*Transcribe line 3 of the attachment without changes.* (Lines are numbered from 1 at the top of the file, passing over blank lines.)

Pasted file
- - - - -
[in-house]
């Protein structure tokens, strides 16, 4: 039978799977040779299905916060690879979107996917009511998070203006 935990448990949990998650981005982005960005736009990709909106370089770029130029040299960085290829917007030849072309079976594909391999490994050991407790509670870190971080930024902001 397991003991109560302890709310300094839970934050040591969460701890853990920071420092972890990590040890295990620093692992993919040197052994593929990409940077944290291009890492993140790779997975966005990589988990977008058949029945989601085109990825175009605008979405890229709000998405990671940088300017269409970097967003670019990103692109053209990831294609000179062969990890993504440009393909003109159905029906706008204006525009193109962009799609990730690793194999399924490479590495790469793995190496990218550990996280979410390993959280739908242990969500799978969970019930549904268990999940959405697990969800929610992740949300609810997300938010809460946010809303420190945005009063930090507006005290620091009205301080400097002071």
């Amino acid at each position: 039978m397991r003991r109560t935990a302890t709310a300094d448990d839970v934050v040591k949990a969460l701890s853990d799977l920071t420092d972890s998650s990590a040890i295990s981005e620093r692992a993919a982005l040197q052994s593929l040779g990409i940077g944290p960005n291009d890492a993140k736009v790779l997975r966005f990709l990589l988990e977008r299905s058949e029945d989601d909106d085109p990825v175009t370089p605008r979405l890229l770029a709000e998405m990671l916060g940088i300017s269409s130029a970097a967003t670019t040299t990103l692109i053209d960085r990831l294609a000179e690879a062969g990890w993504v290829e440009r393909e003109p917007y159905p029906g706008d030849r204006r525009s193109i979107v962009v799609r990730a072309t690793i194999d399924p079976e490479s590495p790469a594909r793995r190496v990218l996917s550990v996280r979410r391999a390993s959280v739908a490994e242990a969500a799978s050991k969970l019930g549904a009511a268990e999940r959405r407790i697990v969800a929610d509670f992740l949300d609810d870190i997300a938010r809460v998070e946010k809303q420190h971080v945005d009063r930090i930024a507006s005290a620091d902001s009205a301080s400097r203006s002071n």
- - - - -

């Amino acid at each position: 039978m397991r003991r109560t935990a302890t709310a300094d448990d839970v934050v040591k949990a969460l701890s853990d799977l920071t420092d972890s998650s990590a040890i295990s981005e620093r692992a993919a982005l040197q052994s593929l040779g990409i940077g944290p960005n291009d890492a993140k736009v790779l997975r966005f990709l990589l988990e977008r299905s058949e029945d989601d909106d085109p990825v175009t370089p605008r979405l890229l770029a709000e998405m990671l916060g940088i300017s269409s130029a970097a967003t670019t040299t990103l692109i053209d960085r990831l294609a000179e690879a062969g990890w993504v290829e440009r393909e003109p917007y159905p029906g706008d030849r204006r525009s193109i979107v962009v799609r990730a072309t690793i194999d399924p079976e490479s590495p790469a594909r793995r190496v990218l996917s550990v996280r979410r391999a390993s959280v739908a490994e242990a969500a799978s050991k969970l019930g549904a009511a268990e999940r959405r407790i697990v969800a929610d509670f992740l949300d609810d870190i997300a938010r809460v998070e946010k809303q420190h971080v945005d009063r930090i930024a507006s005290a620091d902001s009205a301080s400097r203006s002071n």